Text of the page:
posted by james_cpi on Nov 9, 2007 - 10 comments

Curse of the Long Tail

Sorry PR, you're blocked. Chris Anderson, the editor-in-chief of Wired Magazine calls out the 300+ PR "professionals" who cannot be bothered to look for the right person to send their announcements to. Then, he publishes their e-mail addresses online, for all to see. If you were thinking of using a PR firm this year, here are 300 that you might want to give a miss. via
posted by parmanparman on Oct 30, 2007 - 49 comments

What year is this?

On December 8th, pretend to be a time traveller.
posted by divabat on Sep 27, 2007 - 49 comments

Brian Dewan's Campaign Songs

Brian Dewan, "The Vice Principal of Rock," sings a selection of campaign songs... because zither is the last word in rock this campaign season. Hearken! (previously)
posted by Ambrosia Voyeur on Jun 27, 2007 - 9 comments

public assets and infrastructure go private--and we pay

Roads To Riches (or We've Got a Bridge in Brooklyn to Sell You--Seriously) -- Why investors are clamoring to take over America's highways, bridges, and airports—and why the public should be nervous.--...a slew of Wall Street firms—Goldman, Morgan Stanley, the Carlyle Group, Citigroup, and many others—is piling into infrastructure ... Assets sold now could change hands many times over the next 50 years, with each new buyer feeling increasing pressure to make the deal work financially. It's hardly a stretch to imagine service suffering in such a scenario; already, the record in the U.S. has been spotty. ...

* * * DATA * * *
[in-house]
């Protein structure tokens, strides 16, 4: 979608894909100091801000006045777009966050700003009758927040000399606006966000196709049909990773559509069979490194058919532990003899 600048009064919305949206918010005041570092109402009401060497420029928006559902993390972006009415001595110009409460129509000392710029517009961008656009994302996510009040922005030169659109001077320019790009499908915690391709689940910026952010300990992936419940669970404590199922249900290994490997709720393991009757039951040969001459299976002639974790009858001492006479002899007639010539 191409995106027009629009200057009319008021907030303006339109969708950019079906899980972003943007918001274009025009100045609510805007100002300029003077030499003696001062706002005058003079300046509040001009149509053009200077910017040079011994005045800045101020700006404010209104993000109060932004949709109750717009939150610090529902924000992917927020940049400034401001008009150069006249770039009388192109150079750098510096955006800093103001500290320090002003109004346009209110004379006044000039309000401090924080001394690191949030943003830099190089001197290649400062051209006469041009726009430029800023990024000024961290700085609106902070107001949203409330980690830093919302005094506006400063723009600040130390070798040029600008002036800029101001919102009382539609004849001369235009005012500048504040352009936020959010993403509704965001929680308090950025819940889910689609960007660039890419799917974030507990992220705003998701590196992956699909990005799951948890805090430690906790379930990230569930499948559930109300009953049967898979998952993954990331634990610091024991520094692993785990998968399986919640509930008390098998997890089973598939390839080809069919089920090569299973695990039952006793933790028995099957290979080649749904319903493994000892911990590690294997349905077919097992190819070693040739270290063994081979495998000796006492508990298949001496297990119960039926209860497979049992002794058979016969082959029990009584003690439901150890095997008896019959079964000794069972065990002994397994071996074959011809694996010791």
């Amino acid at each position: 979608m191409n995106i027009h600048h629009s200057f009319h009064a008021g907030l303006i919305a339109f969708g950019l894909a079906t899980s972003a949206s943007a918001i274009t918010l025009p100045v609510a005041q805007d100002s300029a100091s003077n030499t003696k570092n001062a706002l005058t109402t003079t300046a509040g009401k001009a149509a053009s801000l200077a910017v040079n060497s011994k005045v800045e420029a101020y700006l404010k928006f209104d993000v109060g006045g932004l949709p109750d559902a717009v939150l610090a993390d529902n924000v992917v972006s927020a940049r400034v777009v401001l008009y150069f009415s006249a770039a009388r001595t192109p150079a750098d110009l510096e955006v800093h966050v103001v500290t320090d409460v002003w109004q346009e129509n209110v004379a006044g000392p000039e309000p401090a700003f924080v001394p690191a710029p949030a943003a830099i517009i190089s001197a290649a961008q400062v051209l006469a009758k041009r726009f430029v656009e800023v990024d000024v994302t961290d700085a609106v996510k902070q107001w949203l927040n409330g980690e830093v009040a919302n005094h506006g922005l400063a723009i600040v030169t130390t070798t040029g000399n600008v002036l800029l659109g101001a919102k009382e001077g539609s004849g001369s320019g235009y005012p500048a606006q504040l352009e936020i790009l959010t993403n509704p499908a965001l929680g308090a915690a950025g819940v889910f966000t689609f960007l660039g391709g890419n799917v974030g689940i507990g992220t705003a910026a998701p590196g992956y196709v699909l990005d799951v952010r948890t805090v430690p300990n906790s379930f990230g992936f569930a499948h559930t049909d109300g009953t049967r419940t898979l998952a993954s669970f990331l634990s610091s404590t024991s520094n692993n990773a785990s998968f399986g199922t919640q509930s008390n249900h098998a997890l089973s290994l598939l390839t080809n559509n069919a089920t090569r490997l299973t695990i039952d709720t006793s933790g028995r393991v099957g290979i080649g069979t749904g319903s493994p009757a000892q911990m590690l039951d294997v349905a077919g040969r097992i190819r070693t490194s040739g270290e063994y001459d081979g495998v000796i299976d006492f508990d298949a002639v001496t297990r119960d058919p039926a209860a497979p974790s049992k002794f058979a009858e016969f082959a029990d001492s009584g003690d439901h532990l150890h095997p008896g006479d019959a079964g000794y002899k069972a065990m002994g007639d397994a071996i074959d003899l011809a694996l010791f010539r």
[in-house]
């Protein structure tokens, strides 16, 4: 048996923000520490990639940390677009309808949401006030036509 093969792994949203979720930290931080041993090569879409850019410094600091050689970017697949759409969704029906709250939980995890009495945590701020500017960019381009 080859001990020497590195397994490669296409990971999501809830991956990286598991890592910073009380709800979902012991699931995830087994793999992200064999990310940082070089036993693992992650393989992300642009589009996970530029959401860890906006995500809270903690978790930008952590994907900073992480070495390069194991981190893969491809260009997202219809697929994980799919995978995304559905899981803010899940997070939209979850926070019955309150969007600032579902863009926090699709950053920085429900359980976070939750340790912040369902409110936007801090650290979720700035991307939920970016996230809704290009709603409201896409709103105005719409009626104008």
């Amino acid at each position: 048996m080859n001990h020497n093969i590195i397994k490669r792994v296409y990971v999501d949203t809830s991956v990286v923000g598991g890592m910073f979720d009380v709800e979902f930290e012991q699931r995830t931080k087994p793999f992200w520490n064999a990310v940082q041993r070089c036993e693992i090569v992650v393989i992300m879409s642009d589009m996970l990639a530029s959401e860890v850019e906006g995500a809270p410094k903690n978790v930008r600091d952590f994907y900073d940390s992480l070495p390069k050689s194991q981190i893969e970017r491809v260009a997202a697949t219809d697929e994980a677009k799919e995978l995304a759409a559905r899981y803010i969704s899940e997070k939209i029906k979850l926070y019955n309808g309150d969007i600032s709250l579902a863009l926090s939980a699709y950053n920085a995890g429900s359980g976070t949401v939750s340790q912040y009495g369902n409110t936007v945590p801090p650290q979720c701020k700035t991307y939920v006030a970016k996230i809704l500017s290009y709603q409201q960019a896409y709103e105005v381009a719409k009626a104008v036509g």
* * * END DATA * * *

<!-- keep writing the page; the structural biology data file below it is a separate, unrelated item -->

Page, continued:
posted by amberglow on Apr 29, 2007 - 107 comments

Public domain books published 1923-1963

Stanford's new Copyright Renewal Database makes searchable the copyright renewal records of books published from 1923-1963, previously very difficult to do. Between those dates, a renewal registration was required to prevent the expiration of copyright, so books not renewed are now in the public domain. Publishing scanned books on Internet Archive.
posted by stbalbach on Apr 6, 2007 - 3 comments

Yenshui Fireworks Festival

The annual fireworks festival at the town of YenShui in southern Taiwan is notable for many reasons, notwithstanding the extreme danger to the many participants (youtube link). Large “beehive” structures created by the townspeople each contain hundreds of rockets which are launched into the crowd. (youtube link). The ubiqui-pedia link is here
posted by mattoxic on Mar 7, 2007 - 9 comments

Images in the Public Domain

A list of sites with public domain images was just posted by a DailyKos user and seems very useful.